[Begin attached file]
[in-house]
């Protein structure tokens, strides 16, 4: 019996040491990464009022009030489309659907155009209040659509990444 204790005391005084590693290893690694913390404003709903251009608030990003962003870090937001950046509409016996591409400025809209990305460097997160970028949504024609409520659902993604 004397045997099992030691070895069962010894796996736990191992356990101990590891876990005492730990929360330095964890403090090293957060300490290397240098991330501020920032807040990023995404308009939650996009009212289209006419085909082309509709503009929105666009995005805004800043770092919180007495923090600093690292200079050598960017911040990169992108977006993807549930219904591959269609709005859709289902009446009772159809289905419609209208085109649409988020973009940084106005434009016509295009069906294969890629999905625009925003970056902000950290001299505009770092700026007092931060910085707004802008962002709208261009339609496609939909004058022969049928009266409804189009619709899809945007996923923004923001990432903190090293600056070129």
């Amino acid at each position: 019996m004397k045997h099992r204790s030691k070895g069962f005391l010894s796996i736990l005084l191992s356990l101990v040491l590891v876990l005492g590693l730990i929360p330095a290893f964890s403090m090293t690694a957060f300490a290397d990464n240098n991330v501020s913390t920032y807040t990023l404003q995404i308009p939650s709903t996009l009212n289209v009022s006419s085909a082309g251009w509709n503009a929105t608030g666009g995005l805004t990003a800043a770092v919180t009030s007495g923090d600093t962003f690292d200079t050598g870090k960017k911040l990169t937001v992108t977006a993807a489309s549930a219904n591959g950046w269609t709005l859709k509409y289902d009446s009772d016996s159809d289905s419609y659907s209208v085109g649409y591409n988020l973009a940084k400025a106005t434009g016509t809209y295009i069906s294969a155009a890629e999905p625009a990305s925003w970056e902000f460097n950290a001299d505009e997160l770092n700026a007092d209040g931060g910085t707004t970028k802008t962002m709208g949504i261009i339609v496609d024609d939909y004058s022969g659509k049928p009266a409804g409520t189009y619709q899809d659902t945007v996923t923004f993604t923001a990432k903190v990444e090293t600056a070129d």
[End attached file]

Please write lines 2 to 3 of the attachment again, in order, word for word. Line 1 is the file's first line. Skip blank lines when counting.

């Protein structure tokens, strides 16, 4: 019996040491990464009022009030489309659907155009209040659509990444 204790005391005084590693290893690694913390404003709903251009608030990003962003870090937001950046509409016996591409400025809209990305460097997160970028949504024609409520659902993604 004397045997099992030691070895069962010894796996736990191992356990101990590891876990005492730990929360330095964890403090090293957060300490290397240098991330501020920032807040990023995404308009939650996009009212289209006419085909082309509709503009929105666009995005805004800043770092919180007495923090600093690292200079050598960017911040990169992108977006993807549930219904591959269609709005859709289902009446009772159809289905419609209208085109649409988020973009940084106005434009016509295009069906294969890629999905625009925003970056902000950290001299505009770092700026007092931060910085707004802008962002709208261009339609496609939909004058022969049928009266409804189009619709899809945007996923923004923001990432903190090293600056070129």
């Amino acid at each position: 019996m004397k045997h099992r204790s030691k070895g069962f005391l010894s796996i736990l005084l191992s356990l101990v040491l590891v876990l005492g590693l730990i929360p330095a290893f964890s403090m090293t690694a957060f300490a290397d990464n240098n991330v501020s913390t920032y807040t990023l404003q995404i308009p939650s709903t996009l009212n289209v009022s006419s085909a082309g251009w509709n503009a929105t608030g666009g995005l805004t990003a800043a770092v919180t009030s007495g923090d600093t962003f690292d200079t050598g870090k960017k911040l990169t937001v992108t977006a993807a489309s549930a219904n591959g950046w269609t709005l859709k509409y289902d009446s009772d016996s159809d289905s419609y659907s209208v085109g649409y591409n988020l973009a940084k400025a106005t434009g016509t809209y295009i069906s294969a155009a890629e999905p625009a990305s925003w970056e902000f460097n950290a001299d505009e997160l770092n700026a007092d209040g931060g910085t707004t970028k802008t962002m709208g949504i261009i339609v496609d024609d939909y004058s022969g659509k049928p009266a409804g409520t189009y619709q899809d659902t945007v996923t923004f993604t923001a990432k903190v990444e090293t600056a070129d």